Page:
History of Medicine
HISTORY as Today's News
In the late 1960s, when science and medicine in many ways were at the height of their power, the very structure of professional authority came under question. The calm of the academy was disturbed by the civil rights, anti-war, and feminist movements, and by demands for environmental protection, occupational safety, and reproductive rights, as the younger generation declared its disenchantment with the status quo.
In this context, medical historians who had been trained in the burgeoning graduate programs of the sixties reached for a broader relevance. Emulating the scholarly standards of their mentors, they also nurtured an ideal of political engagement and sought out new audiences. They began to articulate a public relevance for the history of medicine by addressing medical professionals and policy makers, testifying before public agencies and commissions, appearing in court and in Congress, and interpreting history in popular exhibitions, magazines, films, and public television programs. The history of medicine thus emerged from the academy to become part of today's news.
Allan Brandt, historian of medicine at Harvard University, reproduced these World War II-era posters in his highly regarded social history of venereal disease in the United States.
No Magic Bullet: A Social History of Venereal Disease in the United States Since 1880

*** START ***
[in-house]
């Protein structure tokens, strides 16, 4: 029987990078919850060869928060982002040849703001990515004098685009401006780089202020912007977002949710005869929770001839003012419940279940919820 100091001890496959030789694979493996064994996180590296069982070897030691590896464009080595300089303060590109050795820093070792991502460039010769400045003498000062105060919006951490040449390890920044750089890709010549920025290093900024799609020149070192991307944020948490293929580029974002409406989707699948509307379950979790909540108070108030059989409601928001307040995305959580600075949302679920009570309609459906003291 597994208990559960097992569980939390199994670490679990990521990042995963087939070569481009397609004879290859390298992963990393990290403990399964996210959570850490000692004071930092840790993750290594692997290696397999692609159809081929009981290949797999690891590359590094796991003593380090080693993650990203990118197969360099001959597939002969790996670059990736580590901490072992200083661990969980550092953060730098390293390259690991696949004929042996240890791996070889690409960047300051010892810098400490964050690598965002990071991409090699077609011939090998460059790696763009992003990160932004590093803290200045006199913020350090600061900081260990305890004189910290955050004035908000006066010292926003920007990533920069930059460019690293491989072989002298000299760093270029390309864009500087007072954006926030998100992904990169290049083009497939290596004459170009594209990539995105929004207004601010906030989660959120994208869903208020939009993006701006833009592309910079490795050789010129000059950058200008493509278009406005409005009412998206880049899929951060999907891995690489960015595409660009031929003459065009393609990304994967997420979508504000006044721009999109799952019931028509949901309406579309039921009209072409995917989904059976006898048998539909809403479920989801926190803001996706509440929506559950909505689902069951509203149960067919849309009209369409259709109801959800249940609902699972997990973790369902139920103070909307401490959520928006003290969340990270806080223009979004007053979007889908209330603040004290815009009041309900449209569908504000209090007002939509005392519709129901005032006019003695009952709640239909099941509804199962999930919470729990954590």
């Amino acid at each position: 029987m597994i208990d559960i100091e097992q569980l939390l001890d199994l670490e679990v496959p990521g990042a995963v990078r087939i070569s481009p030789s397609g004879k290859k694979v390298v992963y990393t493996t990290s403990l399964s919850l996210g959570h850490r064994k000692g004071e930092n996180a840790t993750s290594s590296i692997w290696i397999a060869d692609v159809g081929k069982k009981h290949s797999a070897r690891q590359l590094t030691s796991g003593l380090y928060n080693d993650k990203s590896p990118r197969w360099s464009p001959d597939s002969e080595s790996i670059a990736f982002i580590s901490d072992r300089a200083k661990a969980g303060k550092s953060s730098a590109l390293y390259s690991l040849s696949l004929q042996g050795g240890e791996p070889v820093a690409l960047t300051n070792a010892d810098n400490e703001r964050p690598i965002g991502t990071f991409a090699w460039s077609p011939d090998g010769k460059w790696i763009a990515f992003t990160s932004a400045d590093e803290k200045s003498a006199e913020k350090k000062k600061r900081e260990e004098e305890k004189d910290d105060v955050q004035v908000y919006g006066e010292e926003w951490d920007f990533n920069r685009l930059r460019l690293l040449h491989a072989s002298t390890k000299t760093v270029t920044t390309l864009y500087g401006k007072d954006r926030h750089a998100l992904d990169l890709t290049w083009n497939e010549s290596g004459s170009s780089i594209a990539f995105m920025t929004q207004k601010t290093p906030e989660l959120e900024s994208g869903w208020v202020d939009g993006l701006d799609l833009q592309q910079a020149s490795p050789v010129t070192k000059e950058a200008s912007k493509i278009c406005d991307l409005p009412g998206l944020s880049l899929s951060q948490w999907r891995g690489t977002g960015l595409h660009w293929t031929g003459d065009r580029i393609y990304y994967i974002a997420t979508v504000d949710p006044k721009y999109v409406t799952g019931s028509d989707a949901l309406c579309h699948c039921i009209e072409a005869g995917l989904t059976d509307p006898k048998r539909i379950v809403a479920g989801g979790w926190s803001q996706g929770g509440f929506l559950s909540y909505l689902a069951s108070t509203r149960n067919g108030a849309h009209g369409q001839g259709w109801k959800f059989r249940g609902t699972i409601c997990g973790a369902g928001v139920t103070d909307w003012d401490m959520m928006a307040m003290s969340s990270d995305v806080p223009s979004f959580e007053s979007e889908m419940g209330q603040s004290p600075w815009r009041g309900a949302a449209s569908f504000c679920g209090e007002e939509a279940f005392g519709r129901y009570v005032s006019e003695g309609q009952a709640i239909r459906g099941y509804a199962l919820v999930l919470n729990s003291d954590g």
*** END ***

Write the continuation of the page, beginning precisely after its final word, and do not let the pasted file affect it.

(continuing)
New York, 1985
NLM Call Number: WC 11 AA1 B8n 1985, figures 16-19
This article is one result of Brandt's collaborative work with colleagues in law, epidemiology and health policy. Brandt also contributed to studies on the same subject organized by the National Academy of Science's Institute of Medicine, the nation's most esteemed health policy advisory body.
"FDA Regulation of Tobacco Advertising and Youth Smoking: Historical, Social, and Constitutional Perspectives," Journal of the American Medical Association
Chicago, February 5, 1997, Volume 277, Number 5, Page 410-411
Copyrighted 1997, American Medical Association
NLM Call Number: W1 J221
Final Report: Executive Summary and Guide to Final Report
NLM Call Number: W 20.55 H9 U58a 1995, Title Page
Courtesy of Susan Lederer
Since its publication, Rosner and Markowitz's Deadly Dust has been introduced in court cases as evidence that manufacturers either "knew" or "should have known" the dangers workers faced in various "dusty trades," particularly sand blasting and granite cutting. A major issue in the cases has been the inadequacy of warnings given to workers. Prior to the lawsuits, only a general warning about the danger of working with silica was placed on the side of bags; since the lawsuits, detailed warnings have become more common.
Deadly Dust: Silicosis and the Politics of Occupational Disease in Twentieth-Century America
(c) 1991 by Princeton University Press.
All rights reserved.
NLM Call Number: WF 11 AA1 R8d 1991, Cover
This historical monograph helped re-open the silicosis issue for the Occupational Safety and Health Administration (OSHA), the National Institute for Occupational Safety and Health (NIOSH), and the Mine Safety and Health Administration (MSHA) of the United States Department of Labor.
Dying for Work: Worker's Safety and Health in Twentieth-Century America
Bloomington and Indianapolis, 1989
NLM Call Number: WA 11 AA1 D93 1987, Cover
Dying for Work is a pioneering collection of essays on the occupational health and safety risks facing American workers during this century.